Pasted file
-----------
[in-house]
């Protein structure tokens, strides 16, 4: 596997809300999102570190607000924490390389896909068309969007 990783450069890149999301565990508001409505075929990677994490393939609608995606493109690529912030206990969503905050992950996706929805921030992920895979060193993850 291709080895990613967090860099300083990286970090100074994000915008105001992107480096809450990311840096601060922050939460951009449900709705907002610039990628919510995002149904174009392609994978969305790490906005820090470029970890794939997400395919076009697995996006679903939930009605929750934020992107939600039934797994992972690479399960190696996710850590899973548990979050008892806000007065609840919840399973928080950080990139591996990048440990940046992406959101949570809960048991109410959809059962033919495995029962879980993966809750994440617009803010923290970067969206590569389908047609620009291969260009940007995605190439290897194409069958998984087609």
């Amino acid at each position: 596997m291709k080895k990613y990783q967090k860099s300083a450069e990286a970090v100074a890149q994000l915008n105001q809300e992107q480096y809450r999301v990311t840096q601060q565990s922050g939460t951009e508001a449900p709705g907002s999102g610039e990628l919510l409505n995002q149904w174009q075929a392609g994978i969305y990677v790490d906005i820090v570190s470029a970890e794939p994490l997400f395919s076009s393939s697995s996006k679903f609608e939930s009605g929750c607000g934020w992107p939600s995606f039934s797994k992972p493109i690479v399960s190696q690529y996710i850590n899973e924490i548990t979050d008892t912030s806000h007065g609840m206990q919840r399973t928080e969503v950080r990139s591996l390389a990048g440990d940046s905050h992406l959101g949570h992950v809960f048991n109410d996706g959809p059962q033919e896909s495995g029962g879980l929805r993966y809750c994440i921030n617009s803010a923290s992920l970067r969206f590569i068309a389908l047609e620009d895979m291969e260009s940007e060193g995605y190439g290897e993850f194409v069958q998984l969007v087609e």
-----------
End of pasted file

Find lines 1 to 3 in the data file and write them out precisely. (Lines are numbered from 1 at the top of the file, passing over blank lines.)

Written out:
[in-house]
């Protein structure tokens, strides 16, 4: 596997809300999102570190607000924490390389896909068309969007 990783450069890149999301565990508001409505075929990677994490393939609608995606493109690529912030206990969503905050992950996706929805921030992920895979060193993850 291709080895990613967090860099300083990286970090100074994000915008105001992107480096809450990311840096601060922050939460951009449900709705907002610039990628919510995002149904174009392609994978969305790490906005820090470029970890794939997400395919076009697995996006679903939930009605929750934020992107939600039934797994992972690479399960190696996710850590899973548990979050008892806000007065609840919840399973928080950080990139591996990048440990940046992406959101949570809960048991109410959809059962033919495995029962879980993966809750994440617009803010923290970067969206590569389908047609620009291969260009940007995605190439290897194409069958998984087609």
């Amino acid at each position: 596997m291709k080895k990613y990783q967090k860099s300083a450069e990286a970090v100074a890149q994000l915008n105001q809300e992107q480096y809450r999301v990311t840096q601060q565990s922050g939460t951009e508001a449900p709705g907002s999102g610039e990628l919510l409505n995002q149904w174009q075929a392609g994978i969305y990677v790490d906005i820090v570190s470029a970890e794939p994490l997400f395919s076009s393939s697995s996006k679903f609608e939930s009605g929750c607000g934020w992107p939600s995606f039934s797994k992972p493109i690479v399960s190696q690529y996710i850590n899973e924490i548990t979050d008892t912030s806000h007065g609840m206990q919840r399973t928080e969503v950080r990139s591996l390389a990048g440990d940046s905050h992406l959101g949570h992950v809960f048991n109410d996706g959809p059962q033919e896909s495995g029962g879980l929805r993966y809750c994440i921030n617009s803010a923290s992920l970067r969206f590569i068309a389908l047609e620009d895979m291969e260009s940007e060193g995605y190439g290897e993850f194409v069958q998984l969007v087609e």